How to shoot dreamy backlit portraits
As a photographer, everyday, everywhere I go I am constantly day dreaming about how it would look through the lens on my camera. I am constantly chasing the light. My favourite light comes in the evening. That golden, dreamy, hazy glow as the day is coming to an end. Beautiful light can make even the most basic photo look magical. I love using the evening light to create vibrant back lit portraits and today I'm sharing some of my basic tips and tricks on creating images like these!
The majority of my work is done with natural light. I love the challenge of working with available light as it changes day to day, season to season. It keeps me on my toes, my eyes open, finding the perfect pockets of light to make something beautiful. My favourite time to shoot backlit images is in the last 30 - 60 minutes of the sunset -- known as The Golden Hour! There's even an app for finding the perfect light based on your time and location, you can find it in the Apple App Store! ("Golden Hour by Exposure")
My Equipment for natural light portraits:
Canon 50mm 1.4 & 85mm 1.8 lenses
I shoot 99.9% of my work with these 2 fixed focal length lenses. I always shoot my natural light work with a wide aperture of 1.4 - 2.0 so that I can create buttery backgrounds, hazy soft light, lens flare, and beautiful bokeh. Shooting with a wide aperture keeps your subject the focal point of your composition.
When choosing a location, there are a few things to keep in mind. You want to be shooting with the sunlight behind your subject, so find a location that allows this. I am drawn to locations with a few trees, long prairie grass that catch light and minimal distracting objects. I love to shoot with the sun dancing through the leaves on trees/grass as this will also act as a filter for the sun! The sun coming through the trees/grass behind your subject will keep the light from entering your camera too harshly, in turn creating gorgeous bokeh and diffusing into a hazy light, which is very flattering for your models skin as well. I generally like to compose my shot with trees or long grass behind my subject taking up the full frame, that way you avoid a huge white over exposed sky, drawing the eyes away from your model.
You really only need to find a small area with the perfect light to take a portrait. Remember, your camera doesn't see everything your eyes do - so don't mind that dumpster 6 feet away!
A point to remember, you want to keep the light entering your camera soft, so sometimes it is helpful to place yourself in the shade to shoot your subject. Like under a tree. It is very important to have light coming from behind you as well. So for example, don't stand in the shade against a dark wall with your subject facing you, as this will only bounce dark light on to their face. Which you don't want. When shooting in natural light you want enough adequate light behind you to fall onto your models face. When I need extra light on my model I use my reflector, on the white side to illuminate their eyes and skin. You can use the silver side if you need extra light. The reflector will bounce the light from behind the subject back at them. Simple portable lighting equipment! You can find a reflector in many different sizes at any camera store near you. OR if you can even DIY a reflector using white form core boards, I've found large sheets of this at Home Depot for less than $15!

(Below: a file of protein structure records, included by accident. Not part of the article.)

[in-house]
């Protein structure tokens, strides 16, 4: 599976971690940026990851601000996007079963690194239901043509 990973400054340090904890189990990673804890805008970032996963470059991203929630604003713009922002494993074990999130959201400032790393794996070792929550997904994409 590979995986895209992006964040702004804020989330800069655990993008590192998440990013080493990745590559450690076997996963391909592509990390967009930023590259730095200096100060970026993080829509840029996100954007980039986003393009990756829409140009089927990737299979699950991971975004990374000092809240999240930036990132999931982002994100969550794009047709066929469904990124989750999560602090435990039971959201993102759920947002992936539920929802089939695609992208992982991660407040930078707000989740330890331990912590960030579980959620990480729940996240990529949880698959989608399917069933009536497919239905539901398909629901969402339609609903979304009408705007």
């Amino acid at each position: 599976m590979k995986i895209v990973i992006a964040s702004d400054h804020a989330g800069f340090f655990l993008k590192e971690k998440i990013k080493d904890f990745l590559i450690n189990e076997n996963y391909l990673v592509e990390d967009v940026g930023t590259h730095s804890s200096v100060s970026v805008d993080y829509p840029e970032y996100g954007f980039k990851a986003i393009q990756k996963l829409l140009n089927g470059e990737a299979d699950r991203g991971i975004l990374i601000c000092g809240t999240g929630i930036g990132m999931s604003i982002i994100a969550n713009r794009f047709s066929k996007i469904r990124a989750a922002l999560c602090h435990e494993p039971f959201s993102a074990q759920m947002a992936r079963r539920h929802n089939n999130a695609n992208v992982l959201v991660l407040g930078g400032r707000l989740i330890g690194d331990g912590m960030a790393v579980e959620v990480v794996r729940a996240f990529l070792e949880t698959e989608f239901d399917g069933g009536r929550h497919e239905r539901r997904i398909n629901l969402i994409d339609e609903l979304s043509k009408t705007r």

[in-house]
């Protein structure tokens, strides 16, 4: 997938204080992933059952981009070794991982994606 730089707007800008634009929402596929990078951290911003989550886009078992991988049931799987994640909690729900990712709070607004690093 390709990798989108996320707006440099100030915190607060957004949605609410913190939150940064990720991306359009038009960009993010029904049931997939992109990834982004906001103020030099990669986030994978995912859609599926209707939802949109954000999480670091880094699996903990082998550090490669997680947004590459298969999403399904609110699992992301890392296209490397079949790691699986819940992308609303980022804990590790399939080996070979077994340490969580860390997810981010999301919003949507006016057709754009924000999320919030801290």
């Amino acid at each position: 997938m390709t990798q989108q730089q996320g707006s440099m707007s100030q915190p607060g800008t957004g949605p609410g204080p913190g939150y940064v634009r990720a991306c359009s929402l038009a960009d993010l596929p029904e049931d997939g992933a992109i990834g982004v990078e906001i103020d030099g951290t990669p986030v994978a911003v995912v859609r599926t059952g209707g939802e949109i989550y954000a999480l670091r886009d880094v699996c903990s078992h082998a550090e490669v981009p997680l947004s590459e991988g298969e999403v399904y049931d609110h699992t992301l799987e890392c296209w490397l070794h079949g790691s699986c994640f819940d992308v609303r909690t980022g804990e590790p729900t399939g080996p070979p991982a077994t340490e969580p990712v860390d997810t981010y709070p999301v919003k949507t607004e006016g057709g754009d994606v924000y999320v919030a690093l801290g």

Directing your Light:
When shooting backlit portraits, I shoot with the sunlight leaking into the frame from one of the top corners - you don't want it coming directly into your lens. When you shoot with the sun directly behind your subject, they will become a silhouette and the light will be very harsh. When I shoot with the sun leaking into the frame, I am constantly moving around, laying in the grass, climbing into a tree, finding the perfect pockets of light. Shooting with the light leaking into the corner of my frame is also how I achieve catching some sun flares in the image. I love the illuminating halo of light shining through my models hair in backlit portraits, like the one below! (ps... that is my stunning little sister, in her graduation gown designed by local fashion designer Laurie Brown - check her out on Facebook)
Spot metering with back lit photography is very important. You will want to meter your light for your subjects skin tone! If this step is missed the most important part of your photos - the beautiful face your photographing - will be under or over exposed.
Light is the most important element in photography. Without light, we have nothing. Experimentation and practice is key. It takes time and experience to train your eyes to see as your camera does, to be able to spot some sunlight bouncing off an old grain bin in an industrial construction yard and yell "OMG I need to shoot there!" - and see beauty in it, (trespassing for art is okay right?)
With practice, an understanding of exposure, and a creative vision you too can shoot creative portraiture!